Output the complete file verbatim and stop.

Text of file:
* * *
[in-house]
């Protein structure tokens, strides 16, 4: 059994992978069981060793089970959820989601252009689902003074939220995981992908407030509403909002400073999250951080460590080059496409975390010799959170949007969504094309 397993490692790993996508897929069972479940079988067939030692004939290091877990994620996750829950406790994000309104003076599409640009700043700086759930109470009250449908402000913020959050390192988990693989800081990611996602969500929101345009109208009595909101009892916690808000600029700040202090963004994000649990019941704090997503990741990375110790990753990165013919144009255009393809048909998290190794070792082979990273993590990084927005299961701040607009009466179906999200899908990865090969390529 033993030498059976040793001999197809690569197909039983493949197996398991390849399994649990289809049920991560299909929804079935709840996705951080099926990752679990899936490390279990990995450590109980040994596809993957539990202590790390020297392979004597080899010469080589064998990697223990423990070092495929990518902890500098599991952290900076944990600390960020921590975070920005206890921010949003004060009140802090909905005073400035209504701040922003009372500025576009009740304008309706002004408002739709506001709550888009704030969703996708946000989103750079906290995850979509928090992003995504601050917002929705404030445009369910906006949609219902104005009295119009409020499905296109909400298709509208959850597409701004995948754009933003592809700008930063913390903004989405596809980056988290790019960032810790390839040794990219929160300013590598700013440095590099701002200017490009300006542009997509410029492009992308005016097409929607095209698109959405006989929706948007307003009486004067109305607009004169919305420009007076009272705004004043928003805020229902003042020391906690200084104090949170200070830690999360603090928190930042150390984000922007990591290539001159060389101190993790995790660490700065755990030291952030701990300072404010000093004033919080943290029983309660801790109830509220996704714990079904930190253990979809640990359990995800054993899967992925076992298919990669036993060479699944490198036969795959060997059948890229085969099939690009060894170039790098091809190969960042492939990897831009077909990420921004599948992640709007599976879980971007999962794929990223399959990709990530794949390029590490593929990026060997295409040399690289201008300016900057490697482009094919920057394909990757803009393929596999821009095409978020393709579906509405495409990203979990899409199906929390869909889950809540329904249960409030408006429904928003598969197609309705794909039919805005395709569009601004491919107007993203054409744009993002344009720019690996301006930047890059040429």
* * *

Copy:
[in-house]
């Protein structure tokens, strides 16, 4: 059994992978069981060793089970959820989601252009689902003074939220995981992908407030509403909002400073999250951080460590080059496409975390010799959170949007969504094309 397993490692790993996508897929069972479940079988067939030692004939290091877990994620996750829950406790994000309104003076599409640009700043700086759930109470009250449908402000913020959050390192988990693989800081990611996602969500929101345009109208009595909101009892916690808000600029700040202090963004994000649990019941704090997503990741990375110790990753990165013919144009255009393809048909998290190794070792082979990273993590990084927005299961701040607009009466179906999200899908990865090969390529 033993030498059976040793001999197809690569197909039983493949197996398991390849399994649990289809049920991560299909929804079935709840996705951080099926990752679990899936490390279990990995450590109980040994596809993957539990202590790390020297392979004597080899010469080589064998990697223990423990070092495929990518902890500098599991952290900076944990600390960020921590975070920005206890921010949003004060009140802090909905005073400035209504701040922003009372500025576009009740304008309706002004408002739709506001709550888009704030969703996708946000989103750079906290995850979509928090992003995504601050917002929705404030445009369910906006949609219902104005009295119009409020499905296109909400298709509208959850597409701004995948754009933003592809700008930063913390903004989405596809980056988290790019960032810790390839040794990219929160300013590598700013440095590099701002200017490009300006542009997509410029492009992308005016097409929607095209698109959405006989929706948007307003009486004067109305607009004169919305420009007076009272705004004043928003805020229902003042020391906690200084104090949170200070830690999360603090928190930042150390984000922007990591290539001159060389101190993790995790660490700065755990030291952030701990300072404010000093004033919080943290029983309660801790109830509220996704714990079904930190253990979809640990359990995800054993899967992925076992298919990669036993060479699944490198036969795959060997059948890229085969099939690009060894170039790098091809190969960042492939990897831009077909990420921004599948992640709007599976879980971007999962794929990223399959990709990530794949390029590490593929990026060997295409040399690289201008300016900057490697482009094919920057394909990757803009393929596999821009095409978020393709579906509405495409990203979990899409199906929390869909889950809540329904249960409030408006429904928003598969197609309705794909039919805005395709569009601004491919107007993203054409744009993002344009720019690996301006930047890059040429």